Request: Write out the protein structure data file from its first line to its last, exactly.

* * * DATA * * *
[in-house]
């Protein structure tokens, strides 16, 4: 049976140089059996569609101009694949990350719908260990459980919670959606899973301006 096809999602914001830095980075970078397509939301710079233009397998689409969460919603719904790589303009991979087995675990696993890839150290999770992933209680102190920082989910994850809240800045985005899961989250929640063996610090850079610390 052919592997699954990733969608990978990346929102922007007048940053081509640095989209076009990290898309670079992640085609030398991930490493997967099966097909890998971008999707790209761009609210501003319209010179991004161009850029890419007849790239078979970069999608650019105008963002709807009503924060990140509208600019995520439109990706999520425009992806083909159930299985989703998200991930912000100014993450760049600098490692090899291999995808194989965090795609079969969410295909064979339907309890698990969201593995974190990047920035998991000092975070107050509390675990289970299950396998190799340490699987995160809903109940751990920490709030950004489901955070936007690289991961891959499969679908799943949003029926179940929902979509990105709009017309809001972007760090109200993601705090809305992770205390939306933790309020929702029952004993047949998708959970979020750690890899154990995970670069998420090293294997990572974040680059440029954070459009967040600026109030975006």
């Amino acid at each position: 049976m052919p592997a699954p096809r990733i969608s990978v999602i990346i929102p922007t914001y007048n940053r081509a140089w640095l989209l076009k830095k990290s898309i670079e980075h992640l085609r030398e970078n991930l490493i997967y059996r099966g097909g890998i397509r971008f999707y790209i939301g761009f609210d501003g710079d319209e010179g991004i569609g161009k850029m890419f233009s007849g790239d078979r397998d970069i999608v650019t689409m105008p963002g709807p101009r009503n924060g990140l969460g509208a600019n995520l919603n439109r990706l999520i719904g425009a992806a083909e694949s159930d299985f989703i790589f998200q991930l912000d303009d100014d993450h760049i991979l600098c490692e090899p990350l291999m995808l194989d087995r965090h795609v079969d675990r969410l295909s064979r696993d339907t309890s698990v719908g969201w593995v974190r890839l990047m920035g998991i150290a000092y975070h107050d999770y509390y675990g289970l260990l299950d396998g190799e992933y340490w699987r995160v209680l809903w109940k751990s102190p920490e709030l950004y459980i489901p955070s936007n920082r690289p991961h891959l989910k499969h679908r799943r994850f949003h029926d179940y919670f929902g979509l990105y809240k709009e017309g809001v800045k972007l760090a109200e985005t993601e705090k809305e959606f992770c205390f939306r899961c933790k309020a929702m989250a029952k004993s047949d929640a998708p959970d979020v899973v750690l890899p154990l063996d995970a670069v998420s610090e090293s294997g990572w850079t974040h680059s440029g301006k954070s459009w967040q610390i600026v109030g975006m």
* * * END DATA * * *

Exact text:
[in-house]
């Protein structure tokens, strides 16, 4: 049976140089059996569609101009694949990350719908260990459980919670959606899973301006 096809999602914001830095980075970078397509939301710079233009397998689409969460919603719904790589303009991979087995675990696993890839150290999770992933209680102190920082989910994850809240800045985005899961989250929640063996610090850079610390 052919592997699954990733969608990978990346929102922007007048940053081509640095989209076009990290898309670079992640085609030398991930490493997967099966097909890998971008999707790209761009609210501003319209010179991004161009850029890419007849790239078979970069999608650019105008963002709807009503924060990140509208600019995520439109990706999520425009992806083909159930299985989703998200991930912000100014993450760049600098490692090899291999995808194989965090795609079969969410295909064979339907309890698990969201593995974190990047920035998991000092975070107050509390675990289970299950396998190799340490699987995160809903109940751990920490709030950004489901955070936007690289991961891959499969679908799943949003029926179940929902979509990105709009017309809001972007760090109200993601705090809305992770205390939306933790309020929702029952004993047949998708959970979020750690890899154990995970670069998420090293294997990572974040680059440029954070459009967040600026109030975006």
């Amino acid at each position: 049976m052919p592997a699954p096809r990733i969608s990978v999602i990346i929102p922007t914001y007048n940053r081509a140089w640095l989209l076009k830095k990290s898309i670079e980075h992640l085609r030398e970078n991930l490493i997967y059996r099966g097909g890998i397509r971008f999707y790209i939301g761009f609210d501003g710079d319209e010179g991004i569609g161009k850029m890419f233009s007849g790239d078979r397998d970069i999608v650019t689409m105008p963002g709807p101009r009503n924060g990140l969460g509208a600019n995520l919603n439109r990706l999520i719904g425009a992806a083909e694949s159930d299985f989703i790589f998200q991930l912000d303009d100014d993450h760049i991979l600098c490692e090899p990350l291999m995808l194989d087995r965090h795609v079969d675990r969410l295909s064979r696993d339907t309890s698990v719908g969201w593995v974190r890839l990047m920035g998991i150290a000092y975070h107050d999770y509390y675990g289970l260990l299950d396998g190799e992933y340490w699987r995160v209680l809903w109940k751990s102190p920490e709030l950004y459980i489901p955070s936007n920082r690289p991961h891959l989910k499969h679908r799943r994850f949003h029926d179940y919670f929902g979509l990105y809240k709009e017309g809001v800045k972007l760090a109200e985005t993601e705090k809305e959606f992770c205390f939306r899961c933790k309020a929702m989250a029952k004993s047949d929640a998708p959970d979020v899973v750690l890899p154990l063996d995970a670069v998420s610090e090293s294997g990572w850079t974040h680059s440029g301006k954070s459009w967040q610390i600026v109030g975006m």